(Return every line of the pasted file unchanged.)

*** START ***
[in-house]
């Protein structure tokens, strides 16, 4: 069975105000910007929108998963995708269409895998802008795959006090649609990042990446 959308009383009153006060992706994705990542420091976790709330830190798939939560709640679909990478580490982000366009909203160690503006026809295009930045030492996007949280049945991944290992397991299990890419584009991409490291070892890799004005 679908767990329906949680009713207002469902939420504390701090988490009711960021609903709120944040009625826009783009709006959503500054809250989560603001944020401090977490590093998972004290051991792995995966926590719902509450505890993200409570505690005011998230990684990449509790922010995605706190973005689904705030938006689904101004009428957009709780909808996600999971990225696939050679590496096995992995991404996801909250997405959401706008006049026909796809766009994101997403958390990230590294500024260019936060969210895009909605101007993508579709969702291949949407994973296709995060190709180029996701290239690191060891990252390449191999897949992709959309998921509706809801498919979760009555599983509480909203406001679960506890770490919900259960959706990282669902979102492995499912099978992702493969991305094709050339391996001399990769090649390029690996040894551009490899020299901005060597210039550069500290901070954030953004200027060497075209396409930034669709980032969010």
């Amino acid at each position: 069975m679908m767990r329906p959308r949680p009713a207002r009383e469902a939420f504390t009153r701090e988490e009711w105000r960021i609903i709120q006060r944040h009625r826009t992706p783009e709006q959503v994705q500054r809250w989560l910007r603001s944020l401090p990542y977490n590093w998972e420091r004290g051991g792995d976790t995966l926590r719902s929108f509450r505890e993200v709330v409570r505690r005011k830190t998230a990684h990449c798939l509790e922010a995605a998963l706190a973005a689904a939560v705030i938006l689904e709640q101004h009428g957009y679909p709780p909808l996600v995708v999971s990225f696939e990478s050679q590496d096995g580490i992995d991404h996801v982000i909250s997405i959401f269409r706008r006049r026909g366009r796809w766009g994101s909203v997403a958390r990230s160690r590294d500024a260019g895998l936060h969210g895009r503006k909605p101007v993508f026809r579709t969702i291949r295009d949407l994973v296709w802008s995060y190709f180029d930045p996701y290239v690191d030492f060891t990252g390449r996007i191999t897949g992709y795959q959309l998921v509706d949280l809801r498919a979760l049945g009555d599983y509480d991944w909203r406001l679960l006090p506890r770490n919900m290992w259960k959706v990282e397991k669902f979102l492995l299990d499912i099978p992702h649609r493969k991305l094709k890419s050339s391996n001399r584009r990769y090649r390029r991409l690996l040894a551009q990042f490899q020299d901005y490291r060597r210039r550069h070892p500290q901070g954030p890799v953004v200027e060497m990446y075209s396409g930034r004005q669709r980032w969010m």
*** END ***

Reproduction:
[in-house]
């Protein structure tokens, strides 16, 4: 069975105000910007929108998963995708269409895998802008795959006090649609990042990446 959308009383009153006060992706994705990542420091976790709330830190798939939560709640679909990478580490982000366009909203160690503006026809295009930045030492996007949280049945991944290992397991299990890419584009991409490291070892890799004005 679908767990329906949680009713207002469902939420504390701090988490009711960021609903709120944040009625826009783009709006959503500054809250989560603001944020401090977490590093998972004290051991792995995966926590719902509450505890993200409570505690005011998230990684990449509790922010995605706190973005689904705030938006689904101004009428957009709780909808996600999971990225696939050679590496096995992995991404996801909250997405959401706008006049026909796809766009994101997403958390990230590294500024260019936060969210895009909605101007993508579709969702291949949407994973296709995060190709180029996701290239690191060891990252390449191999897949992709959309998921509706809801498919979760009555599983509480909203406001679960506890770490919900259960959706990282669902979102492995499912099978992702493969991305094709050339391996001399990769090649390029690996040894551009490899020299901005060597210039550069500290901070954030953004200027060497075209396409930034669709980032969010």
């Amino acid at each position: 069975m679908m767990r329906p959308r949680p009713a207002r009383e469902a939420f504390t009153r701090e988490e009711w105000r960021i609903i709120q006060r944040h009625r826009t992706p783009e709006q959503v994705q500054r809250w989560l910007r603001s944020l401090p990542y977490n590093w998972e420091r004290g051991g792995d976790t995966l926590r719902s929108f509450r505890e993200v709330v409570r505690r005011k830190t998230a990684h990449c798939l509790e922010a995605a998963l706190a973005a689904a939560v705030i938006l689904e709640q101004h009428g957009y679909p709780p909808l996600v995708v999971s990225f696939e990478s050679q590496d096995g580490i992995d991404h996801v982000i909250s997405i959401f269409r706008r006049r026909g366009r796809w766009g994101s909203v997403a958390r990230s160690r590294d500024a260019g895998l936060h969210g895009r503006k909605p101007v993508f026809r579709t969702i291949r295009d949407l994973v296709w802008s995060y190709f180029d930045p996701y290239v690191d030492f060891t990252g390449r996007i191999t897949g992709y795959q959309l998921v509706d949280l809801r498919a979760l049945g009555d599983y509480d991944w909203r406001l679960l006090p506890r770490n919900m290992w259960k959706v990282e397991k669902f979102l492995l299990d499912i099978p992702h649609r493969k991305l094709k890419s050339s391996n001399r584009r990769y090649r390029r991409l690996l040894a551009q990042f490899q020299d901005y490291r060597r210039r550069h070892p500290q901070g954030p890799v953004v200027e060497m990446y075209s396409g930034r004005q669709r980032w969010m």